The Grand Canyon has long been a regular in the bucket lists of people from all over the world — tourists, road-trippers and hikers alike. There’s good reason for this fame, too. The destination is a vast, beautiful canvas of colors and geological prowess.

For hikers, the Grand Canyon is home to endless numbers of trails. With either easy or difficult ratings, and with each one ending in an uphill trek, you’ll find a unique array of challenges and rewards no matter which trail you choose. Here are four of the top trails to check out when hiking the Grand Canyon.

Hermit Trail

One of the steeper trails, this day hike provides you with a visit to either the Santa Maria Spring (5 miles round trip) or Dripping Springs (7 miles round trip). Conditions on this shorter trail tend to be tougher than others, however, as its steep nature and the desert climate can be too much for unprepared hikers. Bonus: You can drink water from the springs, but be sure to treat it first.

Grand Canyon Rim

An easier trail on which to test your mettle, the Rim Trail doesn’t actually descend into the canyon at all and stretches across pretty flat terrain. Furthermore, at only 12 miles long, the Rim Trail is ideal for becoming acquainted with the dry, rocky region’s unique challenges. An easy rating doesn’t mean boring, though; the trail also boasts some of the best views of the Grand Canyon, especially after sunrise or just before sunset.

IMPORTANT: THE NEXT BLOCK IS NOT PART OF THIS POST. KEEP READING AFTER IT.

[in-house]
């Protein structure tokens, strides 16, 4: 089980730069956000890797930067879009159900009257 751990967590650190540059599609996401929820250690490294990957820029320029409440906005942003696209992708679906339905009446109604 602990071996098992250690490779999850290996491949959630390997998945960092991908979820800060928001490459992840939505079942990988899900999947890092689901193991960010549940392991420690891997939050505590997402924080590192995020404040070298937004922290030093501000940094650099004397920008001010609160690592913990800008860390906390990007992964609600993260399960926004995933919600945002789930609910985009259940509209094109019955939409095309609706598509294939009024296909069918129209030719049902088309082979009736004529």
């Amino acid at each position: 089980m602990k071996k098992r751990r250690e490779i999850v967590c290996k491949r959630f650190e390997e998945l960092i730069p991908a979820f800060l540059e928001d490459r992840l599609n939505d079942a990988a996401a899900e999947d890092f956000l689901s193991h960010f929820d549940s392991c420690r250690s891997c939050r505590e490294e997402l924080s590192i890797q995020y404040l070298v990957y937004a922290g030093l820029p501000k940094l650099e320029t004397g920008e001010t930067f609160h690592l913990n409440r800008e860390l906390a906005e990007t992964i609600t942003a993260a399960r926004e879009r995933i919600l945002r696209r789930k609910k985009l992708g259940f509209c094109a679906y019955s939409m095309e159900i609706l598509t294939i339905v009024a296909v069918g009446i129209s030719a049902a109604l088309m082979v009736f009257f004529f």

Kaibab Trail to Bright Angel Trail

Rated difficult, this tough 16-mile trek is the ideal method of descending into the canyon, through it and then back out. Be prepared to set aside a few days when tackling this stretch, though. Start at the Kaibab Trail trailhead and at the end of the day, rest up at the Bright Angel campground. The next morning, continue your hike up to the canyon rim via the Bright Angel Trail.

Havasu and Mooney Falls Trails

Not for the faint of heart, this rugged 24-mile hike takes you down to the Supai Indian Reservation next to the Grand Canyon National Park, where you’ll pass through Supai, a Native American town that makes a great rest stop to recharge. This expansive journey has rich rewards, however, as you’ll take in breathtaking views of the Havasu and Mooney Falls. Be mindful of mules, however, as they’ll have the right-of-way on the trails. Bonus: You’ll also get to see caves!

Bonus: Grand Canyon Campgrounds

If you have the time and need a night to recharge for the next leg of the trail, spend a night at the Bright Angel or Indian Garden campgrounds. Both sit at convenient locations along the trails and even provide great starting points for venturing out onto new trails the next day.

Photo credit: Flickr